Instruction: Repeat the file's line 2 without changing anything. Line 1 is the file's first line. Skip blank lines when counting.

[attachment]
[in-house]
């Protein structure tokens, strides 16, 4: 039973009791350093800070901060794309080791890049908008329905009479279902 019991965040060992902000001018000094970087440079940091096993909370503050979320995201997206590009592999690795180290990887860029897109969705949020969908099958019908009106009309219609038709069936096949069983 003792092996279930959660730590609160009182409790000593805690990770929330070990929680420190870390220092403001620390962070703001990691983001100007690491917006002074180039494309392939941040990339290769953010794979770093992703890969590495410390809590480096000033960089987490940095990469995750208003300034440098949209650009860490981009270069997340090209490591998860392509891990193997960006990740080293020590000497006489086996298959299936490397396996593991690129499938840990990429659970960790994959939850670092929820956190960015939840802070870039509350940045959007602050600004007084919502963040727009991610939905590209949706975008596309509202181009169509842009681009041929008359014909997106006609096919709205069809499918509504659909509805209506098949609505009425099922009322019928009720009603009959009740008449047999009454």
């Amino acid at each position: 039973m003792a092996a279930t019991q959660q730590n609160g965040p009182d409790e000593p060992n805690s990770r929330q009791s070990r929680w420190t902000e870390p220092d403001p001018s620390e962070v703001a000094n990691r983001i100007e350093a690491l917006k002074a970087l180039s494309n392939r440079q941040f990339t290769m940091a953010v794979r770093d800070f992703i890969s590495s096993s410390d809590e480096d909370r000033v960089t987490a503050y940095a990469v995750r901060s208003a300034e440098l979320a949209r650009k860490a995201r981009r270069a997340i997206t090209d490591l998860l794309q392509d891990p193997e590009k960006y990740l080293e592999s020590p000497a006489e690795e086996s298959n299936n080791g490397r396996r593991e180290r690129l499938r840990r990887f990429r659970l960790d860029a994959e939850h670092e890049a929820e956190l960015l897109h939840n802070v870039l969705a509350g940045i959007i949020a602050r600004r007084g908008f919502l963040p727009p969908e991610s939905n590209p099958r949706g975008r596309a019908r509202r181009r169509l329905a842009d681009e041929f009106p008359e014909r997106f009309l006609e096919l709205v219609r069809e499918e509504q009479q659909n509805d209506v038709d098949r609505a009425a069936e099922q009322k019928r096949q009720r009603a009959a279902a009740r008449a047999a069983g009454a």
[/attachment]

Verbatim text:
């Protein structure tokens, strides 16, 4: 039973009791350093800070901060794309080791890049908008329905009479279902 019991965040060992902000001018000094970087440079940091096993909370503050979320995201997206590009592999690795180290990887860029897109969705949020969908099958019908009106009309219609038709069936096949069983 003792092996279930959660730590609160009182409790000593805690990770929330070990929680420190870390220092403001620390962070703001990691983001100007690491917006002074180039494309392939941040990339290769953010794979770093992703890969590495410390809590480096000033960089987490940095990469995750208003300034440098949209650009860490981009270069997340090209490591998860392509891990193997960006990740080293020590000497006489086996298959299936490397396996593991690129499938840990990429659970960790994959939850670092929820956190960015939840802070870039509350940045959007602050600004007084919502963040727009991610939905590209949706975008596309509202181009169509842009681009041929008359014909997106006609096919709205069809499918509504659909509805209506098949609505009425099922009322019928009720009603009959009740008449047999009454």